"Virtually a mini-enclyclopedia...this reference is a must." -- Phil Spangenberger, Guns & Ammo
This new edition features more information about the 45-70 Springfield. North Cape Publications has created a unique chart that includes a "part-by-part analysis of the 45-70 rifles and carbines. Dimensions and finishes are listed for each part in text and tables. Photographs also show each part with ay differences notes. A must have book for any 45-70 collector. Published in 1999. 274 pages - Softcover.
Reporter, expert commentator, author. Joe Poyer has experience in all three. Once the voice for a History Channel series and Military Affairs Analyst for a Los Angeles TV station, Poyer is best known for writing and co-writing several books on modern military firearms. The most popular are the "Shooter's and Collector's Guide" series. MidwayUSA is pleased to offer some of those books to our customers. Check back for more titles as more and more are published.
Summary of Material (from the publisher):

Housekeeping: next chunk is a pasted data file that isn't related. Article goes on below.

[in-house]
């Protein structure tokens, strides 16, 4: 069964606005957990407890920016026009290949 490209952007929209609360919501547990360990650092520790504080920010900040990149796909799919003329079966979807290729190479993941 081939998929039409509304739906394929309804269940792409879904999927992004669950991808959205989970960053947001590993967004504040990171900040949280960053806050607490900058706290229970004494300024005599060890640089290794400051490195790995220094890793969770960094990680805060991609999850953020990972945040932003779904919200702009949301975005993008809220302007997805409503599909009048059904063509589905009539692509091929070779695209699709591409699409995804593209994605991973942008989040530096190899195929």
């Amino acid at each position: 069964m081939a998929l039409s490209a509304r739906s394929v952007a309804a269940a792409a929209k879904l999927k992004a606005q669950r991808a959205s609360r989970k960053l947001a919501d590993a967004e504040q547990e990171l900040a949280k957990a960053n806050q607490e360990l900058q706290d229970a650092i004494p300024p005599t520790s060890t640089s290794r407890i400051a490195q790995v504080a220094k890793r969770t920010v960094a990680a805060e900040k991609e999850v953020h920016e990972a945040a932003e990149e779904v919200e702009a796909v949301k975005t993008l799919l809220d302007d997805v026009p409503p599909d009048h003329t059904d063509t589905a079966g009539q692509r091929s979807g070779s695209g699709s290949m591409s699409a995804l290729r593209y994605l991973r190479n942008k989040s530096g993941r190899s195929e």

Book Description This 3rd revised and expanded edition provides a part-by-part review of all models of the Springfield .45-70 Trapdoor rifle, carbine and cadet rifle. Every part from butt plate to front sight of every model is discussed in terms of dimensions, use, markings, finish and changes to that part by serial number range. A revised and corrected serial number list is included with serial number ranges listed by production years. This book makes it possible for the collector to determine whether or not a particular rifle, carbine or cadet rifle is original as manufactured. The collector must keep in mind that not only was the .45-70 Springfield Trapdoor used by the Army, but also by the Navy, Marines, National Guard and various state militias from 1873 to well into the 20th Century. The trapdoor was still being issued as late as World War I to militia units for guard duty. During this more than forty-year period of service, the trapdoor went through several model changes and even more frequent parts upgrades. So a rifle manufactured in 1879 may have undergone as many as twenty parts changes by 1889, all of which are considered valid, original manufacturing changes. The problem the collector, museum director, gunsmith, author and shooter faces is determining which changes were made officially by the Ordnance Department while in service and which were made by surplus dealers, resellers and previous non-military owners. "The .45-70 Springfield" provides answers to all these questions and more. With this book in hand, it is possible to assess every part and using the serial number stamped on the receiver, determine first in what year the arm was manufactured, then on a part-by-part basis, decide whether or not each part is the correct and original part for that arm. If some parts are found to have been manufactured later, then the book will tell you whether or not those parts were installed by military armorers according to regulation. Why is this important? First, the .45-70 Springfield is a tangible piece of the history of our nation. And as such, it deserves to be correct. Secondly, the .45-70 Springfield's value depends in large part on how original it is. Parts that are incorrect can be replaced, returning the arm to both its historical and economic value. The book also provides a historical overview of the .45-70's development and use during the latter part of the 19th Century and into the 20th. Also included are assembly/disassembly instructions, cleaning and maintenance, glossary and bibliography.